Termination of inflammation in the nervous system

R. Gold, R. A. Linker, A. Chan

Research output: Contribution to journalArticlepeer-review

5 Scopus citations


T cell apoptosis has been studied in animal models for human autoimmune disorders of the nervous system and in other tissues devoid of specialized immune-defense mechanisms. Our data suggest that the central nervous system has a high potential to eliminate T cell inflammation, whereas this mechanism is less effective in the peripheral nervous system, and even more in muscle and skin. In-vitro experiments indicate different scenarios how specific cellular and humoral elements in the nervous system may synergize and sensitize T cells for apoptosis in-vivo. Probably release of TNF-alpha in the nervous system is a central mechanism to limit inflammation in the brain. This is further substantiated since neutralization of TNF-alpha in MS patients increased cellular inflammation and relapses. Therapeutically several conventional and novel approaches like glucocorticosteroids and high-dose antigen therapy induce T cell apoptosis in-situ. We also discuss regulatory, proapoptotic mechanisms such as the Fas/FasL system and counterregulatory mechanisms that have been utilized to limit tissue damage.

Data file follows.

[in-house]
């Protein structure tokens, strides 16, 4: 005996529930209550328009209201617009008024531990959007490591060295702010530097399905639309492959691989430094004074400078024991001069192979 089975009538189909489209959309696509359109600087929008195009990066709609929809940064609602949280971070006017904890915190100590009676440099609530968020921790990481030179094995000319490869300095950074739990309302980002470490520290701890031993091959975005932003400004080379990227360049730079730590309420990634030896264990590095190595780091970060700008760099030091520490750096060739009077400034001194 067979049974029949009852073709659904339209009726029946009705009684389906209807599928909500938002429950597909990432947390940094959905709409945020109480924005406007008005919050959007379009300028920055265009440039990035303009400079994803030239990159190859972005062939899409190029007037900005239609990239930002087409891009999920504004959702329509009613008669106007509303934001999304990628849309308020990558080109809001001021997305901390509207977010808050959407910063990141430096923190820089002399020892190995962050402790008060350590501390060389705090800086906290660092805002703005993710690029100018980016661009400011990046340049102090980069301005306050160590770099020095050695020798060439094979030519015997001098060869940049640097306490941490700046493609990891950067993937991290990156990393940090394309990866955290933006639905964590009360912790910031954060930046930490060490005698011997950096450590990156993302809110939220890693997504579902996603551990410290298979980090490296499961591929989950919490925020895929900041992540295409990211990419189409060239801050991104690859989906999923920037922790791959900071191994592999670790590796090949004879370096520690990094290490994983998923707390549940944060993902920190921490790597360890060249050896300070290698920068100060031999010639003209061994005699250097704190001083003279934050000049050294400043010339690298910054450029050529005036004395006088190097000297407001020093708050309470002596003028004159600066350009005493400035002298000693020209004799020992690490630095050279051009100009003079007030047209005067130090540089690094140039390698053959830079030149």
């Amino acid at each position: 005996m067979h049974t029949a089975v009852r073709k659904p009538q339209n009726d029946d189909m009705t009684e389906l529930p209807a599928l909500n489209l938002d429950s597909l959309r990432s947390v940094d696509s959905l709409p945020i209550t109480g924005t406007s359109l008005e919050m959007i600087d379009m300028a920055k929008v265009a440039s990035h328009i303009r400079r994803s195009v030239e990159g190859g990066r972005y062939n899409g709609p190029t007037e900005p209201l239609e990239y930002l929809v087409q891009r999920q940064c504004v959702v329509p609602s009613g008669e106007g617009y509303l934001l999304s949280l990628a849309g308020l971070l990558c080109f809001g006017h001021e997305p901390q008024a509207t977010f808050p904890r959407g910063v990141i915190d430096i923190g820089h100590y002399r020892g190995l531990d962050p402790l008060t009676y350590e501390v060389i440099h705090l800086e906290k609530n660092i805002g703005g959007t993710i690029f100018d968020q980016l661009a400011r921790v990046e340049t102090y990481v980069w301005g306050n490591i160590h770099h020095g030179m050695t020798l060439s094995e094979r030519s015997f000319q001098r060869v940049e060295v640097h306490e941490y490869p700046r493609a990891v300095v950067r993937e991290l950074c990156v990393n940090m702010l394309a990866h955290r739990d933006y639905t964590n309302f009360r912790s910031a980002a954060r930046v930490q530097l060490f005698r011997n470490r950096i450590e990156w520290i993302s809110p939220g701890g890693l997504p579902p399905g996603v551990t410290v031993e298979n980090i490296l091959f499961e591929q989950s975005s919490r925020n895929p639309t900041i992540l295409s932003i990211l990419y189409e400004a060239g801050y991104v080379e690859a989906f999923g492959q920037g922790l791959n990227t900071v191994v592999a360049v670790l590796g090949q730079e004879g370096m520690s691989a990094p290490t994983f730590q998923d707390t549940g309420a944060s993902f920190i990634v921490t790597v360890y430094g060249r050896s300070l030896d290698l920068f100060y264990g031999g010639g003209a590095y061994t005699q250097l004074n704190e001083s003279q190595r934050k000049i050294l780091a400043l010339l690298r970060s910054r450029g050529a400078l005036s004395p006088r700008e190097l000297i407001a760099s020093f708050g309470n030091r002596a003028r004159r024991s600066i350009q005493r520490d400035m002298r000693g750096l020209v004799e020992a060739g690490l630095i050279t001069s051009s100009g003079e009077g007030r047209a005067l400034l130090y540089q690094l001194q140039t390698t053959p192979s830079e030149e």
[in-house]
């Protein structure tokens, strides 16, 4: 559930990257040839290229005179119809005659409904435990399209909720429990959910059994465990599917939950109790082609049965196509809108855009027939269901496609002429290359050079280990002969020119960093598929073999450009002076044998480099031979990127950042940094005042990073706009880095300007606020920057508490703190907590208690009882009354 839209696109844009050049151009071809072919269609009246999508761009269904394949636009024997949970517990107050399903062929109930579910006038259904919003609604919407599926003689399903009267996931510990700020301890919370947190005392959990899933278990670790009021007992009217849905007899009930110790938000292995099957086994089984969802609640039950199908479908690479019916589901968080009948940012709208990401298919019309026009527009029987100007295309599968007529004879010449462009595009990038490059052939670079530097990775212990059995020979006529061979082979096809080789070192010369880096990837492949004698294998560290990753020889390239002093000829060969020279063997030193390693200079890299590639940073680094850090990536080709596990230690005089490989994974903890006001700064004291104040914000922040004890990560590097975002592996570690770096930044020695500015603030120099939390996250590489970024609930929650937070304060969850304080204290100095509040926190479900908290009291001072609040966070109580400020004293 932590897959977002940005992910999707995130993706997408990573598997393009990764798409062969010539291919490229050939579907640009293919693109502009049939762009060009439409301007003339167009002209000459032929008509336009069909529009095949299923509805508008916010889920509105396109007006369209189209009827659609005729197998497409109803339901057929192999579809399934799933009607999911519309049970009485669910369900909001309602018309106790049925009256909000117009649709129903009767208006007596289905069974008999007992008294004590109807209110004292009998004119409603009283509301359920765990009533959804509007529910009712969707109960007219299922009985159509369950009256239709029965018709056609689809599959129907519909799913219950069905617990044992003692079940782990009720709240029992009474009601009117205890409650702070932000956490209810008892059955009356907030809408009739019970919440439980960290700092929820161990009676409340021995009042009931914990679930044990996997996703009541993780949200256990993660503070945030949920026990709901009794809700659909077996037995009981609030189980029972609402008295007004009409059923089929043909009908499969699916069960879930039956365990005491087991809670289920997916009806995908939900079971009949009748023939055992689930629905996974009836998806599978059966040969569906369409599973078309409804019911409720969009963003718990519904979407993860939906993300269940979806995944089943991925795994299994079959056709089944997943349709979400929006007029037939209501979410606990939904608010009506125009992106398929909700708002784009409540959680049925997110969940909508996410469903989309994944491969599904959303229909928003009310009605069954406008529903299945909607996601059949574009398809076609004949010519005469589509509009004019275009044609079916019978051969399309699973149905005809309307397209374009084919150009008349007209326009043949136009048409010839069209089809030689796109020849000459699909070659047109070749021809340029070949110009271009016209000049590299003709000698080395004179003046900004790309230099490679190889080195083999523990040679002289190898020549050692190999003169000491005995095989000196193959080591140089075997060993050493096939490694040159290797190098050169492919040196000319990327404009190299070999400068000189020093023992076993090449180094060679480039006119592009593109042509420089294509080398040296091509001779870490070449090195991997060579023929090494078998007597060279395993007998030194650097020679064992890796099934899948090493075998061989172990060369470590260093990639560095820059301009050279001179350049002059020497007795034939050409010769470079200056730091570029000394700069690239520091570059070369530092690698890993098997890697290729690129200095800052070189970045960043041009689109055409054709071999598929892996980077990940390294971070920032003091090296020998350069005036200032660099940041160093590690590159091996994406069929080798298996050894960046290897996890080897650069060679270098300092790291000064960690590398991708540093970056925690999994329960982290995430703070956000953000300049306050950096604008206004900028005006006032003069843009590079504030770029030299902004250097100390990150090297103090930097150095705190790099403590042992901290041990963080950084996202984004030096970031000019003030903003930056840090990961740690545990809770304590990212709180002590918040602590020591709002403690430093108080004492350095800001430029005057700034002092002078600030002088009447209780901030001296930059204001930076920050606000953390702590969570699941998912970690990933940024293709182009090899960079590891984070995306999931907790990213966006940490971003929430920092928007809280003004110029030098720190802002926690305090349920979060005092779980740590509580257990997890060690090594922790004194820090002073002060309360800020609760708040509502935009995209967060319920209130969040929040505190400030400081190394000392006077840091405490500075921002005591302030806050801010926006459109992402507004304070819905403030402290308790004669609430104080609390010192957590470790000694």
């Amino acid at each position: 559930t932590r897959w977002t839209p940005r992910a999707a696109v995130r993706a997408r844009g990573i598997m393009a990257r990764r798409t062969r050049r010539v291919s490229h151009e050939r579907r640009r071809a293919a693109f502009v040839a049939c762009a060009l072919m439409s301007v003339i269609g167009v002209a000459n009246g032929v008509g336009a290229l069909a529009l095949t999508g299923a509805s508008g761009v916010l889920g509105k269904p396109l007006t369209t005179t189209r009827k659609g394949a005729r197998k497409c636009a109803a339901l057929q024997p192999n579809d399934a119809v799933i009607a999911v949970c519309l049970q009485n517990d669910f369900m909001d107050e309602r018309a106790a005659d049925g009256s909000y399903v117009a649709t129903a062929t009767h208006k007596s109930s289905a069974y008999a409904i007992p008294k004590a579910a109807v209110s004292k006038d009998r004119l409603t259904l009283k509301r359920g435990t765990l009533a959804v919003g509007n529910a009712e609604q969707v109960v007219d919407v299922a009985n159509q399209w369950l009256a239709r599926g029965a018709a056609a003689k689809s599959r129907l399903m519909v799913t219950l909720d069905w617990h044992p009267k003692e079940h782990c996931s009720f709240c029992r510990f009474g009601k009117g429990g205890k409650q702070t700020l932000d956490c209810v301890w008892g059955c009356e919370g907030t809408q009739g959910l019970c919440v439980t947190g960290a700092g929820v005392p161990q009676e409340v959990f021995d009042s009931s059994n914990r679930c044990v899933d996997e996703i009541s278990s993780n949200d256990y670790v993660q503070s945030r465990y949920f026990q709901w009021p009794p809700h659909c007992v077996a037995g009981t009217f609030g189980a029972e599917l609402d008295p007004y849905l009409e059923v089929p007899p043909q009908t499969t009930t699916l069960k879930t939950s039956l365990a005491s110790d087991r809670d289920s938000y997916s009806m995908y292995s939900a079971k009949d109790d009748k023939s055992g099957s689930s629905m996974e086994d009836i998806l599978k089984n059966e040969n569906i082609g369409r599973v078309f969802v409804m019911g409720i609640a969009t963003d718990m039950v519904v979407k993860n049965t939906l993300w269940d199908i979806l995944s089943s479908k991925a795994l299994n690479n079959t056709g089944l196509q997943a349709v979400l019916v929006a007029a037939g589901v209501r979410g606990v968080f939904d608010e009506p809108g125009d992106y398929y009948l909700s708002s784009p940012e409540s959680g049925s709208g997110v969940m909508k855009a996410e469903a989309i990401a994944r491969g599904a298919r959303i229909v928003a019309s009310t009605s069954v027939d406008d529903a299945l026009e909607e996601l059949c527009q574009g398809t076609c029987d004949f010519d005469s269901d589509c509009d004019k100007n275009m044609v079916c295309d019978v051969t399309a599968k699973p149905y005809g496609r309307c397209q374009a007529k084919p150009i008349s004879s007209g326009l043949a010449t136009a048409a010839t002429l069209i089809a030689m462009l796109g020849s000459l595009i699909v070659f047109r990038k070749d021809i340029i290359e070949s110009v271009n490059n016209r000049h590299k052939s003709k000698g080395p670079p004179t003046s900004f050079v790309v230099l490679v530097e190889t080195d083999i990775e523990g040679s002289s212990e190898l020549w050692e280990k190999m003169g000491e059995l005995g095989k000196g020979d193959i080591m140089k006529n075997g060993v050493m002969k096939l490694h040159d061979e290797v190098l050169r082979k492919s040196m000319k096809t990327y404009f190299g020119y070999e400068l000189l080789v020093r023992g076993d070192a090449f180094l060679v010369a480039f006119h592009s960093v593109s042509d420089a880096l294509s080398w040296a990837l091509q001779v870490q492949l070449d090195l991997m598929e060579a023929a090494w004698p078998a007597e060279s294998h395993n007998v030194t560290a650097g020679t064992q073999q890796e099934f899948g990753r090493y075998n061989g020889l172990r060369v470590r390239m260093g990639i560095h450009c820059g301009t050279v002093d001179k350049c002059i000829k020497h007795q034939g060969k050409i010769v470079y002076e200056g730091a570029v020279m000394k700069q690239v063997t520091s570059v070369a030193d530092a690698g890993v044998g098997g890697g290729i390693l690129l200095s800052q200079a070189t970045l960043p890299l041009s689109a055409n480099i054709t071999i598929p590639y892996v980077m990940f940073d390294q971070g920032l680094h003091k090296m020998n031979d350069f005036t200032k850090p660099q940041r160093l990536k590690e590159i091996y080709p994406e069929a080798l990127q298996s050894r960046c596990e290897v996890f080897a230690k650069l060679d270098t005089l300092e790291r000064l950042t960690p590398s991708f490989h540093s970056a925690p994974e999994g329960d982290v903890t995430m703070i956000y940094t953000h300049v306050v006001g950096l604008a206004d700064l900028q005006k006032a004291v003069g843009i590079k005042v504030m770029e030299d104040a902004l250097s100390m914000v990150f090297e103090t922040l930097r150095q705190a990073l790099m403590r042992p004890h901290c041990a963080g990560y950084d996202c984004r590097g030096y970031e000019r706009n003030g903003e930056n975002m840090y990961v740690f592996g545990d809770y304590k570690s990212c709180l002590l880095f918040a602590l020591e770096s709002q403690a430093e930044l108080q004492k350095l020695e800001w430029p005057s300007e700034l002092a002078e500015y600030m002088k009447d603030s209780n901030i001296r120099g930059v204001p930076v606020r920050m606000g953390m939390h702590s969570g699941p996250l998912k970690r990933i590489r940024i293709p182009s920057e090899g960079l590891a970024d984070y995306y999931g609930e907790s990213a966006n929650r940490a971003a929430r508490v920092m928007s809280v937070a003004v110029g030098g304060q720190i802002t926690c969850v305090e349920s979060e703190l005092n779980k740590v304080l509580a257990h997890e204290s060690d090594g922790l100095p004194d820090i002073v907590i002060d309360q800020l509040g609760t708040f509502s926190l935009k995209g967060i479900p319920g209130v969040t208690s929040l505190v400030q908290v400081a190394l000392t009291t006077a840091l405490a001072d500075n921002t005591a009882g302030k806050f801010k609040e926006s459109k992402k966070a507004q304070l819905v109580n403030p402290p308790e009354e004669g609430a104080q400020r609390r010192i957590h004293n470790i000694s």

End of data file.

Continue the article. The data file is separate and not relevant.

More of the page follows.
Original languageEnglish
Pages (from-to)672-676
Number of pages5
JournalRevue Neurologique
Issue number6-7
StatePublished - Jun 2007
Externally publishedYes


  • Apoptosis
  • Experimental autoimmune encephalomyelitis
  • Fas
  • TNF


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